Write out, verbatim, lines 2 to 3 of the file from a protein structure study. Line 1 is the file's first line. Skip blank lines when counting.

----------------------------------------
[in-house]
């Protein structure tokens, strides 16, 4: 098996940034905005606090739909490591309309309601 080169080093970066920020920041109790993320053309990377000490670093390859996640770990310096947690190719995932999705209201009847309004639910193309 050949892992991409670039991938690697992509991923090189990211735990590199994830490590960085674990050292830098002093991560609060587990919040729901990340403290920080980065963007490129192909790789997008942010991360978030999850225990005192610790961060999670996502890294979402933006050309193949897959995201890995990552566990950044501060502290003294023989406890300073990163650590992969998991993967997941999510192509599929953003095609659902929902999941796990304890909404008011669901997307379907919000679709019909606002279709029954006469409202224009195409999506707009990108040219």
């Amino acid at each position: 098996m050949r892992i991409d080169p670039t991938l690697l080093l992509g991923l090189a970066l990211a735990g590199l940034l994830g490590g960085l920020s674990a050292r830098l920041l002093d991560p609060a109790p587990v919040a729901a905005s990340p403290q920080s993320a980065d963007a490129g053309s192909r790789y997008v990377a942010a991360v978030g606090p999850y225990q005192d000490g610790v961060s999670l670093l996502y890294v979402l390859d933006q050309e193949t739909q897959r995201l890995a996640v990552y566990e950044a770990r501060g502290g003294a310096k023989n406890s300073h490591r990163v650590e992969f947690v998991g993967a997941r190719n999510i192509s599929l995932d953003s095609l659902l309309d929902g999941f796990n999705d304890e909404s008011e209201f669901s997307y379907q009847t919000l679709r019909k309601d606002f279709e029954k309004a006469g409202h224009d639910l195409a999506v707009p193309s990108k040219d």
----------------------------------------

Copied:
């Protein structure tokens, strides 16, 4: 098996940034905005606090739909490591309309309601 080169080093970066920020920041109790993320053309990377000490670093390859996640770990310096947690190719995932999705209201009847309004639910193309 050949892992991409670039991938690697992509991923090189990211735990590199994830490590960085674990050292830098002093991560609060587990919040729901990340403290920080980065963007490129192909790789997008942010991360978030999850225990005192610790961060999670996502890294979402933006050309193949897959995201890995990552566990950044501060502290003294023989406890300073990163650590992969998991993967997941999510192509599929953003095609659902929902999941796990304890909404008011669901997307379907919000679709019909606002279709029954006469409202224009195409999506707009990108040219």
């Amino acid at each position: 098996m050949r892992i991409d080169p670039t991938l690697l080093l992509g991923l090189a970066l990211a735990g590199l940034l994830g490590g960085l920020s674990a050292r830098l920041l002093d991560p609060a109790p587990v919040a729901a905005s990340p403290q920080s993320a980065d963007a490129g053309s192909r790789y997008v990377a942010a991360v978030g606090p999850y225990q005192d000490g610790v961060s999670l670093l996502y890294v979402l390859d933006q050309e193949t739909q897959r995201l890995a996640v990552y566990e950044a770990r501060g502290g003294a310096k023989n406890s300073h490591r990163v650590e992969f947690v998991g993967a997941r190719n999510i192509s599929l995932d953003s095609l659902l309309d929902g999941f796990n999705d304890e909404s008011e209201f669901s997307y379907q009847t919000l679709r019909k309601d606002f279709e029954k309004a006469g409202h224009d639910l195409a999506v707009p193309s990108k040219d």